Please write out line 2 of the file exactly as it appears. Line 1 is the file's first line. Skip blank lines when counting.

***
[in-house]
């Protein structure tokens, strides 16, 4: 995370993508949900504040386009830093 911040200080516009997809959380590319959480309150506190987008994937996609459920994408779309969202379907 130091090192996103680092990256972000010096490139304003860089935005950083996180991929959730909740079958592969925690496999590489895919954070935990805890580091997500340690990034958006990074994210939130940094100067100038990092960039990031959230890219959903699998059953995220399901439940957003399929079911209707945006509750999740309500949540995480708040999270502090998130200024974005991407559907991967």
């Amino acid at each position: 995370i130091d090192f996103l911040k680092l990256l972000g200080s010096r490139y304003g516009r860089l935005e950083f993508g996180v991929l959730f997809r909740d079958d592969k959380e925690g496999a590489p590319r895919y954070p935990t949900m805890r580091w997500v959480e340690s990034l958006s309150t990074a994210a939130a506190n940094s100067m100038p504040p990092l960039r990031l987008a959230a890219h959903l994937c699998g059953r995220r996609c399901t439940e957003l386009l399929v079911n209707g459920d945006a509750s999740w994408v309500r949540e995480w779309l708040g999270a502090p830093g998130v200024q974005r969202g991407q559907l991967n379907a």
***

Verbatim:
């Protein structure tokens, strides 16, 4: 995370993508949900504040386009830093 911040200080516009997809959380590319959480309150506190987008994937996609459920994408779309969202379907 130091090192996103680092990256972000010096490139304003860089935005950083996180991929959730909740079958592969925690496999590489895919954070935990805890580091997500340690990034958006990074994210939130940094100067100038990092960039990031959230890219959903699998059953995220399901439940957003399929079911209707945006509750999740309500949540995480708040999270502090998130200024974005991407559907991967």